The folks over at iFixit have a long history of tearing through the latest and greatest gadgets, but recently they went in a different direction: tearing down a Macintosh 128k on the cusp of its 30th anniversary. The relic -- which was no longer functional, they were sure to note -- was given its due process, and at the end of it all managed to score 7 out of 10 on the repairability scale.
The tools needed are simple as far as tools go, primarily involving a rotating ensemble of flathead, Phillips, and T15 Torx screwdrivers. As they note, this rectangular tower of yellowed plastic had a hefty retail price back in the day -- $2,495, which works out to $5,594.11 when accounting for inflation.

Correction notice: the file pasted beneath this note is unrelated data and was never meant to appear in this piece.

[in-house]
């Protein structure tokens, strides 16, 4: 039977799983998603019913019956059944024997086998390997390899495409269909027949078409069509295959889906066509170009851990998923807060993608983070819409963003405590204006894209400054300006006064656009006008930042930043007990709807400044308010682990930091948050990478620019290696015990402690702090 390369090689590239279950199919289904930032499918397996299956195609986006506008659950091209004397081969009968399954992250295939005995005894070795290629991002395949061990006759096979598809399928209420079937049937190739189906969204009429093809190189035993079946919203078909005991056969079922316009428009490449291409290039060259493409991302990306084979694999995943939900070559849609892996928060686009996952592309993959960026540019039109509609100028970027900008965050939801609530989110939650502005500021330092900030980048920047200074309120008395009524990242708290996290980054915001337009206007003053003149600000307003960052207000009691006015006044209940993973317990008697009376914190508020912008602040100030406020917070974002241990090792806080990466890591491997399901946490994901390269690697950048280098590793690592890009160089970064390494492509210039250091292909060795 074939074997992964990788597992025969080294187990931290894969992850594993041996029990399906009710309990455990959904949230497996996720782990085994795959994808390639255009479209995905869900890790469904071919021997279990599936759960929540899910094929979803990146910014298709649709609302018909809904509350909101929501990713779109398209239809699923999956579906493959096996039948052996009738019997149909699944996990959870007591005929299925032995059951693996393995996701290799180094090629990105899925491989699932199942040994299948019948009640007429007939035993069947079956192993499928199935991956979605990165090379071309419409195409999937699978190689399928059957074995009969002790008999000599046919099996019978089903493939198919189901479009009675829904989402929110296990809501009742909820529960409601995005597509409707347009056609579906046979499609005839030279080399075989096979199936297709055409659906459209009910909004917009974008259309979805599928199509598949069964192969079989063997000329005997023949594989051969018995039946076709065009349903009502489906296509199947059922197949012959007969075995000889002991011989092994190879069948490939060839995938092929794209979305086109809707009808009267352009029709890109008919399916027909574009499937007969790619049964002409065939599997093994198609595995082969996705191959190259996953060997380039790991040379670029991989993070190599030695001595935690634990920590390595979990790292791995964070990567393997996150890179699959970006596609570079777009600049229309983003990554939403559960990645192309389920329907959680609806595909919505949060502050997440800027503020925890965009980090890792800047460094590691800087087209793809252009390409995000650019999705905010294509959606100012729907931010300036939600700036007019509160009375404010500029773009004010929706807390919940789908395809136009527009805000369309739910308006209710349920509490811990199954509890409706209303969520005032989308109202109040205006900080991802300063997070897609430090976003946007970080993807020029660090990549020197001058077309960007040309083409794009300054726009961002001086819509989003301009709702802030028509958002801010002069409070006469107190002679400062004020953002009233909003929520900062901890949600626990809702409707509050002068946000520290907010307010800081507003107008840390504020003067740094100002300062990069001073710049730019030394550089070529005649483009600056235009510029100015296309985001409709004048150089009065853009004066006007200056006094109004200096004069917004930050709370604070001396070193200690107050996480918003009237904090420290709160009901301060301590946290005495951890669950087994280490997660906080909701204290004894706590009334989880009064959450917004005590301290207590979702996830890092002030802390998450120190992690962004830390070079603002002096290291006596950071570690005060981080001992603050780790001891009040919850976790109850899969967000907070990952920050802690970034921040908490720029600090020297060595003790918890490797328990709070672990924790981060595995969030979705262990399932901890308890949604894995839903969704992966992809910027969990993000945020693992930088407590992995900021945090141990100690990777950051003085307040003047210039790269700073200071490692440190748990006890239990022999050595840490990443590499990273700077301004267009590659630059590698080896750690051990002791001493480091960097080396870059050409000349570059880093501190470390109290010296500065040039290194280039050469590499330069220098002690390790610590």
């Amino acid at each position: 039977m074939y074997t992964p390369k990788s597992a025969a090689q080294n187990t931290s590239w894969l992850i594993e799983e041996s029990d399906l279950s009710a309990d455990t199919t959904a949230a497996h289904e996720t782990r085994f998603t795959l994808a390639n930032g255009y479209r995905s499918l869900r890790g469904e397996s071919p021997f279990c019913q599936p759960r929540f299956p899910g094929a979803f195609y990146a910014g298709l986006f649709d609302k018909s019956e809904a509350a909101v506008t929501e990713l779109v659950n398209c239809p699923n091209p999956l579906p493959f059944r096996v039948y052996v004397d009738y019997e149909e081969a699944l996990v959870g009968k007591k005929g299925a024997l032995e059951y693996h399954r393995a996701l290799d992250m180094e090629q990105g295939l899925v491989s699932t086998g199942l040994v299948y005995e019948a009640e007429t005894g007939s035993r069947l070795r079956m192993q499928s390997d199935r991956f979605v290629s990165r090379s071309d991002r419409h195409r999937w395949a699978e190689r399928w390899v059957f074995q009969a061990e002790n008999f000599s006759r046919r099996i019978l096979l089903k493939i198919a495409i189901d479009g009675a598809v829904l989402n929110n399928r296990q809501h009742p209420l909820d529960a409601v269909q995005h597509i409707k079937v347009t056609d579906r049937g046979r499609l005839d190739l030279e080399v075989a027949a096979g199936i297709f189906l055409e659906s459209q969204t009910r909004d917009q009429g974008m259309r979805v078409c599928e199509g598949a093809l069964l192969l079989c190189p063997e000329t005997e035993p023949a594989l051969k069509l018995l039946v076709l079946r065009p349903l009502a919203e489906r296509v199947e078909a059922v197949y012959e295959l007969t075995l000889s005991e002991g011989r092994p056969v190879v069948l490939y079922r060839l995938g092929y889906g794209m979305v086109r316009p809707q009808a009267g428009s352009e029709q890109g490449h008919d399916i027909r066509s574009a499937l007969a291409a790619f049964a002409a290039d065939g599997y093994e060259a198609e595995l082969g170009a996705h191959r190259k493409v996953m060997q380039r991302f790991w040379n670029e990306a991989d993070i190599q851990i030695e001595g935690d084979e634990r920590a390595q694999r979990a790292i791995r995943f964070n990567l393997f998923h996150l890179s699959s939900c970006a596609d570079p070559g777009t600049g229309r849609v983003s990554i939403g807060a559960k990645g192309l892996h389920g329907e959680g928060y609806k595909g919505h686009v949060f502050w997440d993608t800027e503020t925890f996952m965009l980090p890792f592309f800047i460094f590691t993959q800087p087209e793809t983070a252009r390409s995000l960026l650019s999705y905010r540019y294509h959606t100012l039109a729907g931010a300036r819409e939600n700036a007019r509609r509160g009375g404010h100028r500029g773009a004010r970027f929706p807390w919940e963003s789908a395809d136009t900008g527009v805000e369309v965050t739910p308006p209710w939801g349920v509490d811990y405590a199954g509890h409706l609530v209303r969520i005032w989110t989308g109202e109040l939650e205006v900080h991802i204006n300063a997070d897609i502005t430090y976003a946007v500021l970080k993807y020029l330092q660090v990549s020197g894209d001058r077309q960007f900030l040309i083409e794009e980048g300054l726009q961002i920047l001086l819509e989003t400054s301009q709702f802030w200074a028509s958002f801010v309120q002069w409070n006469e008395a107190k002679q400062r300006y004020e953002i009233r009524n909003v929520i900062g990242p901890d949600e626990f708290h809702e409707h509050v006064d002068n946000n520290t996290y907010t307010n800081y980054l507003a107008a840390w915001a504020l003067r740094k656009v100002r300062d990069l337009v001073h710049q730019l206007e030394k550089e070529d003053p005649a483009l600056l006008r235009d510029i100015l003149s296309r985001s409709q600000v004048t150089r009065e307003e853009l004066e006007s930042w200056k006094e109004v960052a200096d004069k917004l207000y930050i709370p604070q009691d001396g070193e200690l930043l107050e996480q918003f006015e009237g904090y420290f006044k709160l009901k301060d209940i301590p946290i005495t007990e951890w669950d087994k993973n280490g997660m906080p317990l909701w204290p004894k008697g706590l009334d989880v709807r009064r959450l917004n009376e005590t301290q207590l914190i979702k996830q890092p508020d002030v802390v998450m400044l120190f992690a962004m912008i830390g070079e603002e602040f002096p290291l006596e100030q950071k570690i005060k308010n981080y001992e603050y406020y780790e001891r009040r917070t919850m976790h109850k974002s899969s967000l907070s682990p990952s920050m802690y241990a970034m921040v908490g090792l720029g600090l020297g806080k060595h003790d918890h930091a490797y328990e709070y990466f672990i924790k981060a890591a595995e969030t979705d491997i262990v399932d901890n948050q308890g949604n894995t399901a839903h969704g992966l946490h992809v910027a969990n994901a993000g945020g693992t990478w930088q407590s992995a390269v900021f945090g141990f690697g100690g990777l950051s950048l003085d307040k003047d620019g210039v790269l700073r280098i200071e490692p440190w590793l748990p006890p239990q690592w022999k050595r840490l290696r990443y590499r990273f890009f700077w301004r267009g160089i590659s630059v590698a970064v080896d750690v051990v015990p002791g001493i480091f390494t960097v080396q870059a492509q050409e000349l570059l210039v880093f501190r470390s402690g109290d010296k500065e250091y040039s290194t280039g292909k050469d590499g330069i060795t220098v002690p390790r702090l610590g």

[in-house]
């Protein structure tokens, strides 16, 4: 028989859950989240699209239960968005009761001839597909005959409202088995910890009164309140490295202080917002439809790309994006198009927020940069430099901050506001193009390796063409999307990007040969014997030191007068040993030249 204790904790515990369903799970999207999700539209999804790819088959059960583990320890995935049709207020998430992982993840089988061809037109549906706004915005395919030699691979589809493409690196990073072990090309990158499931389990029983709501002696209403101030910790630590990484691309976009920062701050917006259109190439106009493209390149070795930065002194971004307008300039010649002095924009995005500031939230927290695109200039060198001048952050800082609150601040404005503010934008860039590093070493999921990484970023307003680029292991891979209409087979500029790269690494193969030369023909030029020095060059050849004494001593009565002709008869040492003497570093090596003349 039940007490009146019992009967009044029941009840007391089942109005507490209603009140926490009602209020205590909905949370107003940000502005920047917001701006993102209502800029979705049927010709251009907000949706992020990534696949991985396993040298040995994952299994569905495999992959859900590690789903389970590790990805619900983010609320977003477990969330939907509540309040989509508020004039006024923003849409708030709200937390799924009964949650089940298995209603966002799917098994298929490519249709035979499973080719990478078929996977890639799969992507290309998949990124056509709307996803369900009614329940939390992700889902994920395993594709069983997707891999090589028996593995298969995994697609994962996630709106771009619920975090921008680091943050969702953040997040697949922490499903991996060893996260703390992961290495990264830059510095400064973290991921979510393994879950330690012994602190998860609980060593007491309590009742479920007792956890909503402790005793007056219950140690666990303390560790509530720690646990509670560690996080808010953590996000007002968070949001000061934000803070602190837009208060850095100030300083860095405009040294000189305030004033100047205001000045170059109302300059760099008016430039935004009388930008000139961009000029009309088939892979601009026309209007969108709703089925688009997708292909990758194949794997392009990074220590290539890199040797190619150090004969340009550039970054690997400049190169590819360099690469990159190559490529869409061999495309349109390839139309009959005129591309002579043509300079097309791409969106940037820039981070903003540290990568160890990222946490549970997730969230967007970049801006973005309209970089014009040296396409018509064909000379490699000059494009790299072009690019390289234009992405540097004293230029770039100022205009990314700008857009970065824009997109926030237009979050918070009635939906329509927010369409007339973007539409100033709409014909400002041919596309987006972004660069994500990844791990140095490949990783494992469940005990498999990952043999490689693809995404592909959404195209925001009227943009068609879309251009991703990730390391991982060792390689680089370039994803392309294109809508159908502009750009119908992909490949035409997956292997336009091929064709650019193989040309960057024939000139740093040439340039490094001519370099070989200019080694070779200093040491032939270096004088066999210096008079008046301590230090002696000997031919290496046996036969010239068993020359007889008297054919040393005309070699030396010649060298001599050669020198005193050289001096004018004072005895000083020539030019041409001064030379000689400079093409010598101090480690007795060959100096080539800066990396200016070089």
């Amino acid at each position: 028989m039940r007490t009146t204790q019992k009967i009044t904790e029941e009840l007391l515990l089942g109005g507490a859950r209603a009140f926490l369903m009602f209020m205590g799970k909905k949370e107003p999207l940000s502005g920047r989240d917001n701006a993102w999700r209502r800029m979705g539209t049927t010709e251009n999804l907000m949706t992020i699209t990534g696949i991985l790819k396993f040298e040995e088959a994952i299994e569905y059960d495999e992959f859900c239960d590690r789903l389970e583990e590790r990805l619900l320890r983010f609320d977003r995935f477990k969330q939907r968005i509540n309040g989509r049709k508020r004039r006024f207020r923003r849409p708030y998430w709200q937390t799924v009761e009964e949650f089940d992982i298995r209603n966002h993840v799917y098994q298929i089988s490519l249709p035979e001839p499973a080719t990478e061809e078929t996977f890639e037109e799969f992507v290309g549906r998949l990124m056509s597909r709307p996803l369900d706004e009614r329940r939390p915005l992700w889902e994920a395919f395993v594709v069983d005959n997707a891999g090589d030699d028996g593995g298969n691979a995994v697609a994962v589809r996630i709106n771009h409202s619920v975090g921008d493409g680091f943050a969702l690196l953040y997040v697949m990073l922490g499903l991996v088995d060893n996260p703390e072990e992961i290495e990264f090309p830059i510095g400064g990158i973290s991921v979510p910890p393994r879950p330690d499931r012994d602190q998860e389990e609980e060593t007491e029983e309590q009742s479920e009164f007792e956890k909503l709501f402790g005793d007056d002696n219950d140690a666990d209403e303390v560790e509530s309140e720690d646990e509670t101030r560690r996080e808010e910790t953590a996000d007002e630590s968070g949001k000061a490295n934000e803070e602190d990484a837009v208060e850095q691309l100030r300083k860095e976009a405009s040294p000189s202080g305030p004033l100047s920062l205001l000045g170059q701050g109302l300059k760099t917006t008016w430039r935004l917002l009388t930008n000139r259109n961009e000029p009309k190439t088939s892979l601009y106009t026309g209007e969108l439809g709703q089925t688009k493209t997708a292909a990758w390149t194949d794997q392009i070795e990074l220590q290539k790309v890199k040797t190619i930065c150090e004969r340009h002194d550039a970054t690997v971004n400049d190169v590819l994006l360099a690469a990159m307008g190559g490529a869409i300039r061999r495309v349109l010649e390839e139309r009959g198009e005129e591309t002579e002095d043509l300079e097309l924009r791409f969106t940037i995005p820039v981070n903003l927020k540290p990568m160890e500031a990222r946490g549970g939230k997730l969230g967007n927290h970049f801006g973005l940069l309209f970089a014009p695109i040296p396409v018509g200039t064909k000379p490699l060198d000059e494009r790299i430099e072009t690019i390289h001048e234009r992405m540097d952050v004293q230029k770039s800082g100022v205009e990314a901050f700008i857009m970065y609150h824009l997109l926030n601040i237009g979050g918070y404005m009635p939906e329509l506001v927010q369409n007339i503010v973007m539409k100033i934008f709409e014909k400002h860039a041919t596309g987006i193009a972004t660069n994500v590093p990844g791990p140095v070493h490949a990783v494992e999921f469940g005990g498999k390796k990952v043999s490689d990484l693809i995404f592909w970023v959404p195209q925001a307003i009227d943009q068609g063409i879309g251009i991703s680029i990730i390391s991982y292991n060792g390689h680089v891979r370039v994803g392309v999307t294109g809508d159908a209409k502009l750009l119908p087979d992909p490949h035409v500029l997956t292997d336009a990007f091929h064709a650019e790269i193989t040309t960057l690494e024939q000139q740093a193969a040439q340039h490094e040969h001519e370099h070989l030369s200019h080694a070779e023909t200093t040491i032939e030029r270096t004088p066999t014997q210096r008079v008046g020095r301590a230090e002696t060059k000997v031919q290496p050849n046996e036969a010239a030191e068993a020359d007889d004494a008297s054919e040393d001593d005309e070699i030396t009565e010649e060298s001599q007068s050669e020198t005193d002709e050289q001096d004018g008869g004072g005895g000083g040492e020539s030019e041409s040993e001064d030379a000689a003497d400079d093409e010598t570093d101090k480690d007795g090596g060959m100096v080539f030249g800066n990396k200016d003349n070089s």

With the machine comes (came) a 9-inch CRT display with a resolution of 512 x 342, as well as an 8MHz Motorola 68000 processor and 128KB of DRAM. Storage was delivered via floppy at 400KB, and the mouse was the still-surfaces-in-modern-lore single-button offering.
Molded into the rear plastic case's innards are autographs by Apple's team, the late Steve Jobs, Woz, Bill Atkinson, and more. There's no glue anywhere, but they did note a pesky hidden screw. At the end of it all, iFixit says the machine is simple to disassemble once the case is open. Some points were knocked off for soldered RAM and other upgrade foils, as well as the high-voltage elements that could give the careless DIYer quite the jolt.